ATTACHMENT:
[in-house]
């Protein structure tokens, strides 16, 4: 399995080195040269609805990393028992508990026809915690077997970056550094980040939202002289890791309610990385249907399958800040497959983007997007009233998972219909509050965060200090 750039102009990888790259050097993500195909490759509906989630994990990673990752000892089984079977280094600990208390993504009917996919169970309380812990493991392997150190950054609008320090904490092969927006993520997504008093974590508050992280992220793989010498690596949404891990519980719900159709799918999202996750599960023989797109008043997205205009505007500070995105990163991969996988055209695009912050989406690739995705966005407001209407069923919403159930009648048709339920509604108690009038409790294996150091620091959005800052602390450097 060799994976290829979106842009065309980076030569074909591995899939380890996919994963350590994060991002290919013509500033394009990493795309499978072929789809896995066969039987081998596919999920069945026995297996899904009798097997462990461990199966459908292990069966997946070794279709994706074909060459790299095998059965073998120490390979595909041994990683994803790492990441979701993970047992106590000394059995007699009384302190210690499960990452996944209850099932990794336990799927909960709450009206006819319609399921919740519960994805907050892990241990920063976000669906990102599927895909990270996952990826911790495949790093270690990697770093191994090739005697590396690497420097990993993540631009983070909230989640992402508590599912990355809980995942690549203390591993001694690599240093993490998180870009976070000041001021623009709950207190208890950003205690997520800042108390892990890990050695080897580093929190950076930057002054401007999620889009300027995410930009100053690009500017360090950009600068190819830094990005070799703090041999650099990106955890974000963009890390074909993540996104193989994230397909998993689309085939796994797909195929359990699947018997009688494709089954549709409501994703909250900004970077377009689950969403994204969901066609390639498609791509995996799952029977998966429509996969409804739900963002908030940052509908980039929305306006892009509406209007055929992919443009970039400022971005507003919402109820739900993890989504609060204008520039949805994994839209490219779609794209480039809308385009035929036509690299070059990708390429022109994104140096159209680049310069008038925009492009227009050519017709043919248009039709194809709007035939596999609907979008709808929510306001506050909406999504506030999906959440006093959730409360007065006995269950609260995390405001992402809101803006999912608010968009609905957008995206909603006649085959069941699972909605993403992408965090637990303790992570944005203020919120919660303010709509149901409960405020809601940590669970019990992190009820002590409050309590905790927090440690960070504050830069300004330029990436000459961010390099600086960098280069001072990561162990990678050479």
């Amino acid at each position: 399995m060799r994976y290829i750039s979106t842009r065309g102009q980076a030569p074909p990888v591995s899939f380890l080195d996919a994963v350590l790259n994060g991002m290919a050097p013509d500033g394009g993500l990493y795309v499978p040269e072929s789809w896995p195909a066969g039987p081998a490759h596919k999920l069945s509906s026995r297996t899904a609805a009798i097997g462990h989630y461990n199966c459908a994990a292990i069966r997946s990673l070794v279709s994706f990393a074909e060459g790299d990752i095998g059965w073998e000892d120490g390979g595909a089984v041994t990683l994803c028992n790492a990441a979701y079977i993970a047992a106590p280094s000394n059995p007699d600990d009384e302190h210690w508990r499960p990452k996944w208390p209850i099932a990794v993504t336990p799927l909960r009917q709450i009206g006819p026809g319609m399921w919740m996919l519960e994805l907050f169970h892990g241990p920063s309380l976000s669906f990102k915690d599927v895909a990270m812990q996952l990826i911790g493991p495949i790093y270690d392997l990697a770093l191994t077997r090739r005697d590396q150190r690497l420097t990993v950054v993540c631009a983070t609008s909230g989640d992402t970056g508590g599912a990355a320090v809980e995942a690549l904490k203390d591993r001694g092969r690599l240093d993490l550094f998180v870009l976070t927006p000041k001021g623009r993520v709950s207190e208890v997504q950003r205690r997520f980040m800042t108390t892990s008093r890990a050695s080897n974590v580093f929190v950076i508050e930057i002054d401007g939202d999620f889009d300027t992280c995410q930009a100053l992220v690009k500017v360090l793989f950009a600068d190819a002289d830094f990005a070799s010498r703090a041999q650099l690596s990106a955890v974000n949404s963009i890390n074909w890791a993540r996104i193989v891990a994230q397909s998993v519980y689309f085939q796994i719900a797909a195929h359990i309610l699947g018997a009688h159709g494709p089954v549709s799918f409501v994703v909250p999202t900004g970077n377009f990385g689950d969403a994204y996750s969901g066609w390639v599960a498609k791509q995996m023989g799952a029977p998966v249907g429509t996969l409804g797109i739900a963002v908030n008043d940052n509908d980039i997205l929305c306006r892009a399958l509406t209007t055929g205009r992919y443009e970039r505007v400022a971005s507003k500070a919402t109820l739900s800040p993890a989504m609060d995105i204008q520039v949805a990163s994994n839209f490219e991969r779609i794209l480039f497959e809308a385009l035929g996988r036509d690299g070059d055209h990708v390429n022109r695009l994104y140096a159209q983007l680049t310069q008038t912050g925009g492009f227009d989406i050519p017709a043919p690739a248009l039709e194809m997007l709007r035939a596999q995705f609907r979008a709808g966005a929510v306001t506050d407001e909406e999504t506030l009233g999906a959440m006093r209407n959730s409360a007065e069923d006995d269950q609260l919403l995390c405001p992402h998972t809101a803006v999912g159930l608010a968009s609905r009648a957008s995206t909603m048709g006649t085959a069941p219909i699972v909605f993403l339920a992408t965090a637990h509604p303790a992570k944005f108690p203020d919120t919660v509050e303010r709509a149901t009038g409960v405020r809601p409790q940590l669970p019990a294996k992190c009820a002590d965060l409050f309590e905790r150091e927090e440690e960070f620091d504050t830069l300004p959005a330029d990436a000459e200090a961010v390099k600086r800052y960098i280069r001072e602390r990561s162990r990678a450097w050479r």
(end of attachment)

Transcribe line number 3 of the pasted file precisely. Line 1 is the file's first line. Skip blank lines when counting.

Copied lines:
């Amino acid at each position: 399995m060799r994976y290829i750039s979106t842009r065309g102009q980076a030569p074909p990888v591995s899939f380890l080195d996919a994963v350590l790259n994060g991002m290919a050097p013509d500033g394009g993500l990493y795309v499978p040269e072929s789809w896995p195909a066969g039987p081998a490759h596919k999920l069945s509906s026995r297996t899904a609805a009798i097997g462990h989630y461990n199966c459908a994990a292990i069966r997946s990673l070794v279709s994706f990393a074909e060459g790299d990752i095998g059965w073998e000892d120490g390979g595909a089984v041994t990683l994803c028992n790492a990441a979701y079977i993970a047992a106590p280094s000394n059995p007699d600990d009384e302190h210690w508990r499960p990452k996944w208390p209850i099932a990794v993504t336990p799927l909960r009917q709450i009206g006819p026809g319609m399921w919740m996919l519960e994805l907050f169970h892990g241990p920063s309380l976000s669906f990102k915690d599927v895909a990270m812990q996952l990826i911790g493991p495949i790093y270690d392997l990697a770093l191994t077997r090739r005697d590396q150190r690497l420097t990993v950054v993540c631009a983070t609008s909230g989640d992402t970056g508590g599912a990355a320090v809980e995942a690549l904490k203390d591993r001694g092969r690599l240093d993490l550094f998180v870009l976070t927006p000041k001021g623009r993520v709950s207190e208890v997504q950003r205690r997520f980040m800042t108390t892990s008093r890990a050695s080897n974590v580093f929190v950076i508050e930057i002054d401007g939202d999620f889009d300027t992280c995410q930009a100053l992220v690009k500017v360090l793989f950009a600068d190819a002289d830094f990005a070799s010498r703090a041999q650099l690596s990106a955890v974000n949404s963009i890390n074909w890791a993540r996104i193989v891990a994230q397909s998993v519980y689309f085939q796994i719900a797909a195929h359990i309610l699947g018997a009688h159709g494709p089954v549709s799918f409501v994703v909250p999202t900004g970077n377009f990385g689950d969403a994204y996750s969901g066609w390639v599960a498609k791509q995996m023989g799952a029977p998966v249907g429509t996969l409804g797109i739900a963002v908030n008043d940052n509908d980039i997205l929305c306006r892009a399958l509406t209007t055929g205009r992919y443009e970039r505007v400022a971005s507003k500070a919402t109820l739900s800040p993890a989504m609060d995105i204008q520039v949805a990163s994994n839209f490219e991969r779609i794209l480039f497959e809308a385009l035929g996988r036509d690299g070059d055209h990708v390429n022109r695009l994104y140096a159209q983007l680049t310069q008038t912050g925009g492009f227009d989406i050519p017709a043919p690739a248009l039709e194809m997007l709007r035939a596999q995705f609907r979008a709808g966005a929510v306001t506050d407001e909406e999504t506030l009233g999906a959440m006093r209407n959730s409360a007065e069923d006995d269950q609260l919403l995390c405001p992402h998972t809101a803006v999912g159930l608010a968009s609905r009648a957008s995206t909603m048709g006649t085959a069941p219909i699972v909605f993403l339920a992408t965090a637990h509604p303790a992570k944005f108690p203020d919120t919660v509050e303010r709509a149901t009038g409960v405020r809601p409790q940590l669970p019990a294996k992190c009820a002590d965060l409050f309590e905790r150091e927090e440690e960070f620091d504050t830069l300004p959005a330029d990436a000459e200090a961010v390099k600086r800052y960098i280069r001072e602390r990561s162990r990678a450097w050479r």